IPAC Report 42: Extremists in Bandung: Darul Islam to ISIS – And Back Again?
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Institute for Policy Analysis of Conflict (IPAC)
(Jakarta, 12 February 2018) Members of a Bandung-based faction of the old Darul Islam movement who joined ISIS might be persuaded to disengage if the Indonesian government can manage their detention wisely.
“Extremists in Bandung; Darul Islam to ISIS – and Back Again?”, the latest report from the Institute for Policy Analysis of Conflict (IPAC), looks in depth at a group from the Seventh Regional Command (komando wilayah 7 or KW7) of the Darul Islam movement. Many members of KW7 in Bandung, who had previously avoided violent extremism, were convinced that ISIS’s control of territory in Syria and Iraq made it preferable to the Islamic State of Indonesia (Negara Islam Indonesia, NII) that they claimed still existed. They became the Bandung branch of Jamaah Ansharul Daulah, but some are reportedly having second thoughts with ISIS defeats in the Middle East.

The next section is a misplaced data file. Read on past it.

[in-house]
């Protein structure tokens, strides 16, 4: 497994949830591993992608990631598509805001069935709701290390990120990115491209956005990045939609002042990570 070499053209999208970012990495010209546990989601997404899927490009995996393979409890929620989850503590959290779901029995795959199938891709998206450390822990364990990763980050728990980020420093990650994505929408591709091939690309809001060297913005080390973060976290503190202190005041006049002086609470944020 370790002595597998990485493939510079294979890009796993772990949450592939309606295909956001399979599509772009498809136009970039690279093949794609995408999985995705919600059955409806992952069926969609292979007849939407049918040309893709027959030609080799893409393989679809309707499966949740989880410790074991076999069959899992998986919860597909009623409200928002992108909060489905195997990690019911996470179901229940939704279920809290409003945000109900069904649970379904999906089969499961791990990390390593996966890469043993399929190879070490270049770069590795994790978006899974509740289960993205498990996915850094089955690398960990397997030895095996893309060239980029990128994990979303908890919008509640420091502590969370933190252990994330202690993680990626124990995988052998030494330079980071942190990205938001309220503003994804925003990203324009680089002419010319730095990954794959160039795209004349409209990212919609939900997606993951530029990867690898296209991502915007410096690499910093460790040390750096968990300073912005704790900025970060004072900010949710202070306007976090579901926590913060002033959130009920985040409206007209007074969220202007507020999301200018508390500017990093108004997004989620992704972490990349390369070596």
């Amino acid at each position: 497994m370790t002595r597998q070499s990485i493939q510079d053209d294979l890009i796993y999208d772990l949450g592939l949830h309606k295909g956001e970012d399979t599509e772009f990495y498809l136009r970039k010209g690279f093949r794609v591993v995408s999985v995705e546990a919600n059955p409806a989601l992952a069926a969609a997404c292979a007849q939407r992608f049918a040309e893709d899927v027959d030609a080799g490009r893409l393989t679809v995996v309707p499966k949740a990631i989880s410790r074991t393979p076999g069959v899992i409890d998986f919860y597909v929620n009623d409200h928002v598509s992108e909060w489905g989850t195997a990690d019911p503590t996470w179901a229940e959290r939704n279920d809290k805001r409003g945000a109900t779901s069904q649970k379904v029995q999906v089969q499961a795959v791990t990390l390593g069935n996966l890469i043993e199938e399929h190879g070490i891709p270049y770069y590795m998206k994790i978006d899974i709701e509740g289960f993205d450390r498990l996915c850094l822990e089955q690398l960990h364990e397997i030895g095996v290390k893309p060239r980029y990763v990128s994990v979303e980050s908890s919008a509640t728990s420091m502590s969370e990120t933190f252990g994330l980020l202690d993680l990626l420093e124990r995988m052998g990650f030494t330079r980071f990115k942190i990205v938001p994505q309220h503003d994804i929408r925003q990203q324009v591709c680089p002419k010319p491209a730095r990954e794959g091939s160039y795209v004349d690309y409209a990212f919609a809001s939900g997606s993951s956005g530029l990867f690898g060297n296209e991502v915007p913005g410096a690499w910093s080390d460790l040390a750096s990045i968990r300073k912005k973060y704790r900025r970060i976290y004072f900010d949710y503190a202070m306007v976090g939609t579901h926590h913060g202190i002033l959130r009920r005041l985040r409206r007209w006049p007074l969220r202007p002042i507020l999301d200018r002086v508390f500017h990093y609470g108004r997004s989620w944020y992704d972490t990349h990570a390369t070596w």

Indonesia faces a particular challenge addressing areas where NII factions have been entrenched for generations. This report suggests that it would be worth exploring whether some of the same mechanisms that have held them together over the years – in this case provision of health and education benefits – might be also used to draw them out of extremism.
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